EU rethinks the size of Europe
With the NATO-led operation in Kosovo, Western nations make integrating
As French Health Minister Bernard Kouchner takes up his new job as United Nations administrator of Kosovo this week, even more is riding on his appointment than the way in which he restores the shattered Serbian province to life.
His posting, boosted by the European Union, is a major piece in the jigsaw puzzle that is taking shape as Europeans debate a key question about their future: How far does "Europe" stretch?
"For the first time in Western policy, I sense a determination not just to put money there, but to give serious political thought to integrate the area," says Chris Cviic, a Southeast Europe expert at the Royal Institute for International Affairs in London.
Just before NATO began bombing Yugoslavia, British Prime Minister Tony Blair defended the use of force against President Slobodan Milosevic on the grounds that Europe could not tolerate his savagery "on our doorstep."
Three months, a war, and the launch of a reconstruction effort later, the Balkans have come in from the porch and installed themselves in the hallway of the "common European home" that the Continent has been building since the Berlin Wall came down in 1989.
They have arrived with an uninvited guest - a Serbia still led by President Milosevic - but they are here to stay. For the first time in five centuries a curtain of religious and political differences has been lifted, and Europe is embarking on possibly its hardest-ever feat of integration.
It all begins in Kosovo, as the focal point for a German-sponsored "stability pact" for the Balkans, designed to finance the redevelopment of the region and encourage democracy. German Foreign Minister Joschka Fischer recently accepted US pressure for Europe to contribute most to this program, saying that "Southeast Europe is part of Europe. It is our responsibility."
Different from Dayton
But European leaders also are anxious to take a leading role in the political development of the area, especially since many resent the fact that they are providing the lion's share of peacekeepers and economic aid in Bosnia to implement a peace deal there that Washington designed and imposed at the Dayton, Ohio, peace conference.
This time, insists French Foreign Minister Hubert Vedrine, "Europe should play a very important role in the reconstruction, because this is part of Europe ... but there is no question of Europe being confined to the role of a writer of checks."
And just as European troops, from Britain, France, Germany, and Italy were the first into Kosovo to secure the region in the wake of the Serbian military withdrawal, European companies are hoping to be the first into the region to take advantage of rebuilding opportunities.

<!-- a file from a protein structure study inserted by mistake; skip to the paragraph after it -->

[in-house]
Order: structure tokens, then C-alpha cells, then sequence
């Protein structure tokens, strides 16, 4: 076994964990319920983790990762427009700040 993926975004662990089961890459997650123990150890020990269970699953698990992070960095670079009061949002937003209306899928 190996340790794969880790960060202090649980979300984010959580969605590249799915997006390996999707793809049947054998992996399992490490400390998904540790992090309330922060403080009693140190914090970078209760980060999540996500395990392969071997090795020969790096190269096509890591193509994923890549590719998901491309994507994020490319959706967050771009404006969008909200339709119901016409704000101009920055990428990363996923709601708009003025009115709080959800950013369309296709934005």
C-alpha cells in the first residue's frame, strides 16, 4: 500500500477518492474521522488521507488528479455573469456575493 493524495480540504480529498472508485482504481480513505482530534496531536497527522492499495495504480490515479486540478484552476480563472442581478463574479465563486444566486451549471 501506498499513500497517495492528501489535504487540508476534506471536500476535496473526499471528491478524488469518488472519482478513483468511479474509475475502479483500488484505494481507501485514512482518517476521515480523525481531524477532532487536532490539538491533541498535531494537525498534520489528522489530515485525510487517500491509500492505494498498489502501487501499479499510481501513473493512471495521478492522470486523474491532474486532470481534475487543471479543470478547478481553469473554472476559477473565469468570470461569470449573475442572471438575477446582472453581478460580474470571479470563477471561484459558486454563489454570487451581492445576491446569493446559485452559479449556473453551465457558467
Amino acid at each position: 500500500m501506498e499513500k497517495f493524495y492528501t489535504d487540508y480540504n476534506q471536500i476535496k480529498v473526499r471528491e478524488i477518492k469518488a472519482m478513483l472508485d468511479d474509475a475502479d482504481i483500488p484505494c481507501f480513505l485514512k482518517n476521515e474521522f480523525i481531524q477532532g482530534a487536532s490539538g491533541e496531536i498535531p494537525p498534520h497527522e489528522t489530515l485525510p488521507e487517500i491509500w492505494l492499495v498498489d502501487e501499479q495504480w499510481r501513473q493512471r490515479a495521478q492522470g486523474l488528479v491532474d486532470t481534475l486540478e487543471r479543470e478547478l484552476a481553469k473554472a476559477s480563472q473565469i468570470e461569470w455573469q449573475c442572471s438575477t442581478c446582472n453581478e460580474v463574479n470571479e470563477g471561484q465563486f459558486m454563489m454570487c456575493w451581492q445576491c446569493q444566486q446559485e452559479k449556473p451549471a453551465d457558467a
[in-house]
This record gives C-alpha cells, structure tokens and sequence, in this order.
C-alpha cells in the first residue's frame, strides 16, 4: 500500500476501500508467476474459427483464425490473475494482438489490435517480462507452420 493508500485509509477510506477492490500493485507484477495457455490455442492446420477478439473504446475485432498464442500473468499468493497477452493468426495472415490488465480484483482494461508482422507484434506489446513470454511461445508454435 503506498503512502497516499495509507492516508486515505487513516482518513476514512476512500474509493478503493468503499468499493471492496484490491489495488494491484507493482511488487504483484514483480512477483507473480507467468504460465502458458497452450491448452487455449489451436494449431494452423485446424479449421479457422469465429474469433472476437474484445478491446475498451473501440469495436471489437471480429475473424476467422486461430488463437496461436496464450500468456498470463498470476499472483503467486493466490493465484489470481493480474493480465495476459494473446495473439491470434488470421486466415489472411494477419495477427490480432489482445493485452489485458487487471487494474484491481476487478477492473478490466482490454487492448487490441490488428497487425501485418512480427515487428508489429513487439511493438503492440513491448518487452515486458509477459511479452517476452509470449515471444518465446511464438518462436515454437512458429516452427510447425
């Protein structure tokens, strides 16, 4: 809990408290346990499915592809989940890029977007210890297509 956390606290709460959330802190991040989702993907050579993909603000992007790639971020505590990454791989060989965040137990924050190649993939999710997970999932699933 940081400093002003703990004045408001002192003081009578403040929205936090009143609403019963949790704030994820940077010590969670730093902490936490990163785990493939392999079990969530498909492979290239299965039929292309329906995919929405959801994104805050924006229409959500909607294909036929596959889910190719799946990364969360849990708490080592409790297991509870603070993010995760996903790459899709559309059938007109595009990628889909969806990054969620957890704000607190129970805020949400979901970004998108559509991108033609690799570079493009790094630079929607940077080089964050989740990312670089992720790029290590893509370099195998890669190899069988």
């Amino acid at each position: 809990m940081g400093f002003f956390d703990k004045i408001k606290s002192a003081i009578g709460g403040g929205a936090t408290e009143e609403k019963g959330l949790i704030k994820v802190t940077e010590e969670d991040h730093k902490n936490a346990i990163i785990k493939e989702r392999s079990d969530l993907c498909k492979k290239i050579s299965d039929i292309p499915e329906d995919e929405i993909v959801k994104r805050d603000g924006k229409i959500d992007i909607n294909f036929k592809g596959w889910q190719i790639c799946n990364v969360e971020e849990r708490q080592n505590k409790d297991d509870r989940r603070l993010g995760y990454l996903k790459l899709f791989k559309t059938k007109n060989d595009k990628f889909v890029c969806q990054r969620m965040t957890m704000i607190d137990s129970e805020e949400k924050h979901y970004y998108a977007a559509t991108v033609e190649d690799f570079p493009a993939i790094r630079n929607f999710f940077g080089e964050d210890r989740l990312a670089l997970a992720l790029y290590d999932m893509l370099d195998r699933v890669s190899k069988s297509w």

"It won't just be Washington and Brussels," says Mr. Cviic. "If Italy would invest, Greece would invest, the neighbors too, will get involved ... they trade with the region and use it as a transit route."
Already European businessmen are scanning www.seerecon.org, the Web site set up by the European Commission (the EU's ruling body) and the World Bank as a clearing house for information on Southeast Europe Reconstruction.
The task, both political and economic, of making the Balkans a real part of Europe is daunting: Southeast Europe includes two of the continent's most backward and damaged economies - in Serbia and Albania - and none of the countries in the region have any experience of democracy as it is practiced in Western Europe.
Expanded EU a ways off
Nor is anyone suggesting that regional countries might join the EU any time soon. Even the most advanced applicant countries, such as Cyprus and the Czech Republic, are not likely to be admitted for another five years. But European officials have offered to associate Macedonia and Albania with the EU in some form of partnership, as a sign of gratitude for the help those two countries gave to NATO during the war in Kosovo.
And Montenegro, though a constituent republic of Yugoslavia, is expected to benefit from the regional stability pact, in recognition of its government's pro-Western stance during the conflict.
On the military side, European armies will provide the bulk of the 45,000-man peacekeeping force that is currently being deployed in Kosovo, under the command of British Lt. Gen. Mike Jackson.
This open-ended commitment to keep the peace in a region where no political solution is in sight is a costly one. But it puts flesh on the bones of the EU's new determination - enshrined at last month's EU summit in Cologne - to forge a common defense policy backed up by common forces.
US still needed
As Europe extends its boundaries beyond the largely peaceful and prosperous nations that have created the European Union over the past half century, and into more troublesome hotspots such as the Balkans, it will need troops of its own for crisis-management operations.
Never is Europe likely to be able to mount an offensive such as the Kosovo bombardment without American help: US planes accounted for nearly 80 percent of the total force. But for smaller-scale missions in which Washington might have no interest, the EU can build forces.
If the war in Kosovo turns out to have been a springboard to lasting stability in the Balkans, and to a new and broader European sense of identity, it may also prove to have been the launch pad for a military force capable of imposing that identity.